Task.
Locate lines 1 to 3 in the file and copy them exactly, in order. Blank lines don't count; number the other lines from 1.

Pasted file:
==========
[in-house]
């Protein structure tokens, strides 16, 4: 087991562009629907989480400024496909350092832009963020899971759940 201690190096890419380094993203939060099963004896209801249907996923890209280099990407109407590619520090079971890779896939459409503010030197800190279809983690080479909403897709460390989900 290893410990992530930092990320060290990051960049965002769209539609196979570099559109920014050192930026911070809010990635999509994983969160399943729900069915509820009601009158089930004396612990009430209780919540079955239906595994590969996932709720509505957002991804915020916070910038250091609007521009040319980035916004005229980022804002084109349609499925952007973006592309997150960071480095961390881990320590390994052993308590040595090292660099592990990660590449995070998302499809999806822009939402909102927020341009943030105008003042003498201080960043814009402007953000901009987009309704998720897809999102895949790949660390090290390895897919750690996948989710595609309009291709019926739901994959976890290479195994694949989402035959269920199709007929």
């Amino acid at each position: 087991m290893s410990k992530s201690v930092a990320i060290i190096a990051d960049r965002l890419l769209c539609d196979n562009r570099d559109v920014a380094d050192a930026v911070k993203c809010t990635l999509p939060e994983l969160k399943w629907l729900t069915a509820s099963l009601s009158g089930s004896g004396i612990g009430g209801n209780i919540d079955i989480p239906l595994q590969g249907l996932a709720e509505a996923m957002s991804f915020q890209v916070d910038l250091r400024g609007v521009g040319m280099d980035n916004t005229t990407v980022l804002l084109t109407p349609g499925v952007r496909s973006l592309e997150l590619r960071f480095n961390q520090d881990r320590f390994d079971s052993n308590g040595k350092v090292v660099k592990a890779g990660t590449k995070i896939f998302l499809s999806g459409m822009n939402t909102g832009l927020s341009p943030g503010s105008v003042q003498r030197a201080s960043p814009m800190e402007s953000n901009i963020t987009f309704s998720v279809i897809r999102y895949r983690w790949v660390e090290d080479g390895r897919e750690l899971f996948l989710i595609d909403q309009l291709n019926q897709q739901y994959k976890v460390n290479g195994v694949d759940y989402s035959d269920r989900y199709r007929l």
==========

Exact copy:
[in-house]
């Protein structure tokens, strides 16, 4: 087991562009629907989480400024496909350092832009963020899971759940 201690190096890419380094993203939060099963004896209801249907996923890209280099990407109407590619520090079971890779896939459409503010030197800190279809983690080479909403897709460390989900 290893410990992530930092990320060290990051960049965002769209539609196979570099559109920014050192930026911070809010990635999509994983969160399943729900069915509820009601009158089930004396612990009430209780919540079955239906595994590969996932709720509505957002991804915020916070910038250091609007521009040319980035916004005229980022804002084109349609499925952007973006592309997150960071480095961390881990320590390994052993308590040595090292660099592990990660590449995070998302499809999806822009939402909102927020341009943030105008003042003498201080960043814009402007953000901009987009309704998720897809999102895949790949660390090290390895897919750690996948989710595609309009291709019926739901994959976890290479195994694949989402035959269920199709007929």
């Amino acid at each position: 087991m290893s410990k992530s201690v930092a990320i060290i190096a990051d960049r965002l890419l769209c539609d196979n562009r570099d559109v920014a380094d050192a930026v911070k993203c809010t990635l999509p939060e994983l969160k399943w629907l729900t069915a509820s099963l009601s009158g089930s004896g004396i612990g009430g209801n209780i919540d079955i989480p239906l595994q590969g249907l996932a709720e509505a996923m957002s991804f915020q890209v916070d910038l250091r400024g609007v521009g040319m280099d980035n916004t005229t990407v980022l804002l084109t109407p349609g499925v952007r496909s973006l592309e997150l590619r960071f480095n961390q520090d881990r320590f390994d079971s052993n308590g040595k350092v090292v660099k592990a890779g990660t590449k995070i896939f998302l499809s999806g459409m822009n939402t909102g832009l927020s341009p943030g503010s105008v003042q003498r030197a201080s960043p814009m800190e402007s953000n901009i963020t987009f309704s998720v279809i897809r999102y895949r983690w790949v660390e090290d080479g390895r897919e750690l899971f996948l989710i595609d909403q309009l291709n019926q897709q739901y994959k976890v460390n290479g195994v694949d759940y989402s035959d269920r989900y199709r007929l």